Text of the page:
More than half of the 37 children who were interviewed for the study did not know or recall that their treatment was considered experimental or part of research, the investigators report. And out of a subset of 22 children, 19 of them did not understand their doctors' explanation at the time they agreed to take part in the clinical trial.
In addition, irrespective of age, every child interviewed with a 69-part questionnaire said they wanted to be involved in decision-making about their care and participation in research. Longstanding doctrines are in place to ensure that human research subjects understand and consent to participate in advance. Furthermore, federal law explicitly requires that children must "provide their affirmative agreement" to participate in research "whenever possible."
However, it turns out that little rigorous research has been done to determine just how much minors with cancer actually understand about the treatment trials, said lead researcher Yoram Unguru. He explained that, when doctors diagnose a child with cancer, they often also know about clinical research projects that hold promise for treatment and ask their patients and parents if they would like to participate.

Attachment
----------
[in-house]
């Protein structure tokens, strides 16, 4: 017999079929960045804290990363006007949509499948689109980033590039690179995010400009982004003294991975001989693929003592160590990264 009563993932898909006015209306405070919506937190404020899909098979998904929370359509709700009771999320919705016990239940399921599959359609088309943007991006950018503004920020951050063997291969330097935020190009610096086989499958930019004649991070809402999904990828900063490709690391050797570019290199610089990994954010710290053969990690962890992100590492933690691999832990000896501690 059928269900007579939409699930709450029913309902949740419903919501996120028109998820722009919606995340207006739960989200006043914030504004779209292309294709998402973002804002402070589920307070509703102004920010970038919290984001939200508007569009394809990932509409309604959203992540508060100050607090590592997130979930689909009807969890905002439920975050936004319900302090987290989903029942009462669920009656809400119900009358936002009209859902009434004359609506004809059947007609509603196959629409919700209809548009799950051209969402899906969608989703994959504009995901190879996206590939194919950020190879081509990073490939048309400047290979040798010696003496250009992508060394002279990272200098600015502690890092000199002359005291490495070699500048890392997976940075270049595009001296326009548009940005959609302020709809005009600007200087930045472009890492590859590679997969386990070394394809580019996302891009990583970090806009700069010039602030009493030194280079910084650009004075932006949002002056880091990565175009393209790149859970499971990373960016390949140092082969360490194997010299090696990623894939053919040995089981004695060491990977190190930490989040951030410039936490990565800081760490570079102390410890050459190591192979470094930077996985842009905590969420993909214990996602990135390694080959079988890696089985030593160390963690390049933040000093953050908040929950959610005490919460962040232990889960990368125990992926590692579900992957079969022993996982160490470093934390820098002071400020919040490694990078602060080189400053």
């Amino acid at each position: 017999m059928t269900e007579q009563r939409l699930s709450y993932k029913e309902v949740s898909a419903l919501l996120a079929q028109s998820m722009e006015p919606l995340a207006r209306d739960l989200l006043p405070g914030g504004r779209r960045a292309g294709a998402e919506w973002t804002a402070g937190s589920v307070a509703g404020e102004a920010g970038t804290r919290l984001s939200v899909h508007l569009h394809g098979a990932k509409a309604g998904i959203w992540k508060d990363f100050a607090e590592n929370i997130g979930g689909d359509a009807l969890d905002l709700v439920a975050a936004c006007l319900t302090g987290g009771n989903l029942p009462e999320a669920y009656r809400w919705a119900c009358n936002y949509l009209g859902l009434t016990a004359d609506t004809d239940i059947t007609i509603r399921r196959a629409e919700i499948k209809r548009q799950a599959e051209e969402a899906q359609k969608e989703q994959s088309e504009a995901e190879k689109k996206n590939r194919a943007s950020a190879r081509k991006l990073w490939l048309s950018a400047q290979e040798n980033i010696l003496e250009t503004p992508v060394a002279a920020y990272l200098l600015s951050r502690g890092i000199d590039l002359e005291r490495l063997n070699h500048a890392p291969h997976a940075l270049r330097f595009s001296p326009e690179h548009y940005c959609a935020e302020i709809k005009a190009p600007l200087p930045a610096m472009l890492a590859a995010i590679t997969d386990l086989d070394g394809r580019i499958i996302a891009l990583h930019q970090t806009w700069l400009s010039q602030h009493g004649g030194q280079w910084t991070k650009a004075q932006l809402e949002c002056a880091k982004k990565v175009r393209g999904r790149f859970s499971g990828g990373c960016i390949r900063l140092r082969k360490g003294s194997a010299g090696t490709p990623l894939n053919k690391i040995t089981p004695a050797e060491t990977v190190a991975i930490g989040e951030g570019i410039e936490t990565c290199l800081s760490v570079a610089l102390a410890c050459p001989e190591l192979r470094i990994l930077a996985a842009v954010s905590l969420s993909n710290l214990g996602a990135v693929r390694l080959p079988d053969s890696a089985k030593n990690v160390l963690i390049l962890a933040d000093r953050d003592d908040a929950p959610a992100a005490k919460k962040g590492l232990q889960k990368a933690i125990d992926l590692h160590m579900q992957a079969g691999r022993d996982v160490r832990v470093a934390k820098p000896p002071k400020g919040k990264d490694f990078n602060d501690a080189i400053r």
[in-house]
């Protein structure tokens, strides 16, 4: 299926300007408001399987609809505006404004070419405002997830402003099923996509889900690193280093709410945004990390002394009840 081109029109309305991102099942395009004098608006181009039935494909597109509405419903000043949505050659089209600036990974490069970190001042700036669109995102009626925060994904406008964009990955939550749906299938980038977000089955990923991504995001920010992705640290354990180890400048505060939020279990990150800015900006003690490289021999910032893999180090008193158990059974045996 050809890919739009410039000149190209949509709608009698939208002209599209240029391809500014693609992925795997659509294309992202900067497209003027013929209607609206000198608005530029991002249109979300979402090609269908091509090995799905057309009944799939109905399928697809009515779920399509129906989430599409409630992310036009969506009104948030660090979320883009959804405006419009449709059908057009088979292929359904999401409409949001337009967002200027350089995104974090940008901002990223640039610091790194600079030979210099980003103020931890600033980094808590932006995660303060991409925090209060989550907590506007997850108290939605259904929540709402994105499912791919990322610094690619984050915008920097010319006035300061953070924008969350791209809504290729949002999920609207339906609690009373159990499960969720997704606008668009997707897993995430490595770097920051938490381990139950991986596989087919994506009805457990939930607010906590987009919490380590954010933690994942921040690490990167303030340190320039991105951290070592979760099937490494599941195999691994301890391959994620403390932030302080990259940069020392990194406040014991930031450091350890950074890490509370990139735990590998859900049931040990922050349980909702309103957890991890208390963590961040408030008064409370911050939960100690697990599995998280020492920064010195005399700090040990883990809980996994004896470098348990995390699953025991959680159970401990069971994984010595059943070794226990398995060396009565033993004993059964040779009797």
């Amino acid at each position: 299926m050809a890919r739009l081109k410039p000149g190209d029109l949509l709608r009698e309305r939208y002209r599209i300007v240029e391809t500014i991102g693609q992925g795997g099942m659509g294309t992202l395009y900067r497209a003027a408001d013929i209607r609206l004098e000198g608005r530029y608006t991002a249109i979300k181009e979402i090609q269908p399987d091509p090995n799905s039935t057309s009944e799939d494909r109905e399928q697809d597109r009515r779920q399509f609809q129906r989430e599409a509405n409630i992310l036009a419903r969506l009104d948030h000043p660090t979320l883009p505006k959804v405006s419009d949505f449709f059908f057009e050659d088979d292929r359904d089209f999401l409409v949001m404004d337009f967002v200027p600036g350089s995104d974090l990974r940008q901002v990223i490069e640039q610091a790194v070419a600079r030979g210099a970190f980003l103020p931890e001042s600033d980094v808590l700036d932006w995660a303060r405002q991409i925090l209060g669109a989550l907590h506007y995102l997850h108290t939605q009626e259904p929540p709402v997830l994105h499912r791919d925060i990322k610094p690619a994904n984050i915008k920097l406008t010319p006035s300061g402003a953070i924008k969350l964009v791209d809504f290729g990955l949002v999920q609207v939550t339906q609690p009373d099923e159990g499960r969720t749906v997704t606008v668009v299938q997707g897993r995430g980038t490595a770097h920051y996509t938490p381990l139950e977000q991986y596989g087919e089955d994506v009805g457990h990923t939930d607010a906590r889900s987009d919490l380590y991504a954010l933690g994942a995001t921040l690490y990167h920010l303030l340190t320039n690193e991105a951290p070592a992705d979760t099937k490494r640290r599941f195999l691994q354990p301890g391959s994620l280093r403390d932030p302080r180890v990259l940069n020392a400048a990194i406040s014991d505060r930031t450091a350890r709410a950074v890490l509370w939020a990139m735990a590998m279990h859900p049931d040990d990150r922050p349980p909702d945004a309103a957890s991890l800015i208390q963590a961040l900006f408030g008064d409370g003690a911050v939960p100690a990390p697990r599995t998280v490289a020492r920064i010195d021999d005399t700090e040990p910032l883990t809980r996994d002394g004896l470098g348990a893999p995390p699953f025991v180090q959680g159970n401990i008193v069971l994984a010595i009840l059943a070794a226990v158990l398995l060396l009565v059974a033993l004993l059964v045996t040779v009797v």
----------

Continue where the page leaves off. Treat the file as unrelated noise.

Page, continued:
Typically, physician-investigators first ask the adult decision-maker, then turn to the child. Unguru said some doctors are very thorough throughout this process, while others aren't. "Rather than going through the assent process as it was meant to be done, often times the child signs a piece of paper," Unguru said. "It may not know what he or she is signing because the parents often just say, Sign here."
Unguru acknowledged that age — or state of shock and confusion in the face of a cancer diagnosis — might have made it impossible for some of them to fully grasp the concepts of clinical research. But, he insists, that doesn't mean doctors shouldn't at least try to do better.
MEDICA.de; Source: Johns Hopkins Medical Institutions